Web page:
Video Display Technology Leaps Ahead

Home theater just keeps getting better. New products from Toshiba, Mitsubishi, and other companies promise huge improvements in picture quality and greater system flexibility. For example, Toshiba's ColorStream PRO technology in its Platinum Standard SD7108 DVD-Video player preserves the MPEG-2 480-line progressive video scanning inherent in DVDs and outputs it directly to one of the company's new Cinema Series projection TV sets, such as the 71-inch TP71H95.

ColorStream avoids the flicker, glitches, and loss of resolution that occur when a DVD's 480p video signal is converted to the NTSC interlaced format for viewing on normal TV sets; this occurs in most DVD players intended for the North American consumer market. According to a Toshiba press release dated May 19, the Platinum Standard SD7108 is "the world's first DVD player fully prepared for the digital TV era." The preservation of MPEG-2 coding is said to deliver "a more film-like, three-dimensional image."

Toshiba's ColorStream PRO television sets are equipped with a DTV Interface Terminal, which will enable them to perform to their full potential when digital television is launched later this year. The DTV Interface Terminal provides connections for external DTV receiver boxes, a product category that should take off like a rocket within the next year. Cable Television Laboratories, Inc. (CableLabs), an engineering consortium of the cable industry, is currently finalizing standards for set-top boxes that will receive and output all 18 varieties of DTV as well as legacy NTSC. For the first time, cable providers will have an industry-wide "open" standard, which means that converter boxes from any manufacturer designed to CableLabs' specifications will be usable in any cable system.

Following the model from the high-end audio market, home-theater systems appear to be headed toward an ever-increasing number of separate devices and processors. The traditional TV set, which integrates tuner, audio amplifier and speakers, and screen in one unit, could survive only in the lower end of the market. Many home-theater pundits have questioned the necessity of including seldom-used features like picture-in-picture or surround processing in products that are essentially used as video displays. They claim that almost all home-theater systems use outboard processors and speaker systems and urge manufacturers to concentrate on picture quality by deleting superfluous circuitry.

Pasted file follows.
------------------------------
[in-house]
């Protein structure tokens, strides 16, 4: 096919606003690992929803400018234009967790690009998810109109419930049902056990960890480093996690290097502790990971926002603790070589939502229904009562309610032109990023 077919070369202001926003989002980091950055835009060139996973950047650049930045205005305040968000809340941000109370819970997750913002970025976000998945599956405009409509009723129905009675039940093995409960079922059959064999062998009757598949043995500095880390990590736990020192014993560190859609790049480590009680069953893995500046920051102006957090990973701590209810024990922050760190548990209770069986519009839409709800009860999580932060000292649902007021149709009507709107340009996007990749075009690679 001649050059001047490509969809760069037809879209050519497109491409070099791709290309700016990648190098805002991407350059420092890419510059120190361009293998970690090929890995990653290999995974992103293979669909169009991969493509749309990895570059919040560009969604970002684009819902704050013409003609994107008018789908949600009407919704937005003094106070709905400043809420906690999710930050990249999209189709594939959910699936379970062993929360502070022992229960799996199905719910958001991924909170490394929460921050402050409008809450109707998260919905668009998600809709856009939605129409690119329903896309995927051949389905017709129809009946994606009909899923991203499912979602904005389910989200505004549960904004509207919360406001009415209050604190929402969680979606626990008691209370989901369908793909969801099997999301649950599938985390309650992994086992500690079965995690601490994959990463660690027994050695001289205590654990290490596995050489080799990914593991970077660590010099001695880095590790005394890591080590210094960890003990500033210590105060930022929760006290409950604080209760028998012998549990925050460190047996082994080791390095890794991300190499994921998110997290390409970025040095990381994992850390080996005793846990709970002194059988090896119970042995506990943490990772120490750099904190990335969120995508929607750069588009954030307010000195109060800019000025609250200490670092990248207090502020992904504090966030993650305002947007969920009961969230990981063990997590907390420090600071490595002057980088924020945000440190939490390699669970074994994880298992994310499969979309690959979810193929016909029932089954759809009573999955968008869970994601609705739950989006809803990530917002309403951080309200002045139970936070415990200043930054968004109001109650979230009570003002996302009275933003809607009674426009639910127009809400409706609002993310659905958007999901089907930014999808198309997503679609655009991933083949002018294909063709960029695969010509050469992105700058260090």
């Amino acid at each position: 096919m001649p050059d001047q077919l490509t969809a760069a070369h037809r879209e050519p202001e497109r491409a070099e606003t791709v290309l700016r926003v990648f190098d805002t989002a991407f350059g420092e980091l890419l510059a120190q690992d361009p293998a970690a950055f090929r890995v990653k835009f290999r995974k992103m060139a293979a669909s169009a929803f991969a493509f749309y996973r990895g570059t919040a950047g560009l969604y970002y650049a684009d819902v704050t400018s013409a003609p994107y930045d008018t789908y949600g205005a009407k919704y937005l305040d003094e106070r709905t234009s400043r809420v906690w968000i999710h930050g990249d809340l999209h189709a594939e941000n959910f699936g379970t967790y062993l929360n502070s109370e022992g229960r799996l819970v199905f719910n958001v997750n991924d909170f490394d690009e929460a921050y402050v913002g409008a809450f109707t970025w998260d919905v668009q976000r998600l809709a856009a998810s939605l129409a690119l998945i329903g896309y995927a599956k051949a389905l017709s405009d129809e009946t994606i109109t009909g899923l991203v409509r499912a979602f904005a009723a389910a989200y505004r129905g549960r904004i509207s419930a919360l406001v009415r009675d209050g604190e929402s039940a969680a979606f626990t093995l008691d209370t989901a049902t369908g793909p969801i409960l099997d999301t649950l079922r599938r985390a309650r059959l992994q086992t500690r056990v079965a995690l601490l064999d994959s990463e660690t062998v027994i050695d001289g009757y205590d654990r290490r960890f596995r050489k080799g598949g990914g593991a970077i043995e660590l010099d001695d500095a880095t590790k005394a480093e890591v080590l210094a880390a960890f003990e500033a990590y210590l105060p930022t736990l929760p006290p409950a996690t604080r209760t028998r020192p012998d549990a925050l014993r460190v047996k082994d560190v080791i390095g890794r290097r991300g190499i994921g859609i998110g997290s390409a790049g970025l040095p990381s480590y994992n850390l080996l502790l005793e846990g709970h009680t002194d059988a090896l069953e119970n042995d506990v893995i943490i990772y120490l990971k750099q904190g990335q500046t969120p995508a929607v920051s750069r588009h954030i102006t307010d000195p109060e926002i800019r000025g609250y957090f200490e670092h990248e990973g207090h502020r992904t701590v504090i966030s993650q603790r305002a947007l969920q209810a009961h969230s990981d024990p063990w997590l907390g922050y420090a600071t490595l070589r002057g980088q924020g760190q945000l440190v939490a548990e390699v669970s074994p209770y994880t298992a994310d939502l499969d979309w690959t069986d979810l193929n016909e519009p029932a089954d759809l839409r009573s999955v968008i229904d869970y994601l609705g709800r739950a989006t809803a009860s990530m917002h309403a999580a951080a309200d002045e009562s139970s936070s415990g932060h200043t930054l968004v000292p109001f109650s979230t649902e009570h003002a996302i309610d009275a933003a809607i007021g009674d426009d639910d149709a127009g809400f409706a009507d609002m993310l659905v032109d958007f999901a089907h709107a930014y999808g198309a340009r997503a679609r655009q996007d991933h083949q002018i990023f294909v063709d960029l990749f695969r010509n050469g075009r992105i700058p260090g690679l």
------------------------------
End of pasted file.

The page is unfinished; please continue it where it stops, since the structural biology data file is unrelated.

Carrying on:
Electronic giants Panasonic and Mitsubishi have anticipated this trend with their new lines of separate screens and tuners. Mitsubishi's new "digital-ready" projection TVs---at prices ranging from $4000 for a 50-inch model to $9000 for an 80-inch behemoth---come without receivers, which must be purchased separately. Video-display technology is considered by most in the industry to be fairly mature, but receiving and processing techniques are improving rapidly.

"We developed this external strategy because we know the capability of these boxes is going to increase and prices are going to drop dramatically for years to come," says Bob Perry, Mitsubishi Electric's US marketing director. Mitsubishi dominates the US market in projection TV.

Plasma displays represent perhaps the most promising video technology of all. These flat, thin, relatively lightweight screens are capable of amazing brightness, color, and contrast. Until recently, however, they have been relegated to business uses, such as graphic displays in large meetings, or information and advertising in public venues like airports.

Companies such as Fujitsu, whose impressive 42-inch Plasmavision was previewed in a previous story, have been unable to push the retail prices of plasma displays below $10,000. (Fujitsu cranks out 6000 units per month at its factory in Miyazaki, Japan, and the company plans a second, more efficient plant for the year 2000.)

Mitsubishi's new 80-inch rear-projector provides almost four times the viewing area and sells for less than Fujitsu's Plasmavision. Industry analyst Chuck McLaughlin of Menlo Park, California, states that in order for plasma displays to take off, they need to hit the market "in the $2000 to $3000 range." Economic problems in Asia and engineering problems in the struggle to reduce the relatively large size of plasma pixels (picture elements) have kept the technology from making headway in the consumer market.

Brad Zenger, marketing director at PixelWorks Inc., a maker of flat-panel display-controller chips in Tualatin, Oregon, says, "Large growth in consumer markets won't come until 1999 or 2000." DTV will likely see a big surge in public acceptance at about the same time.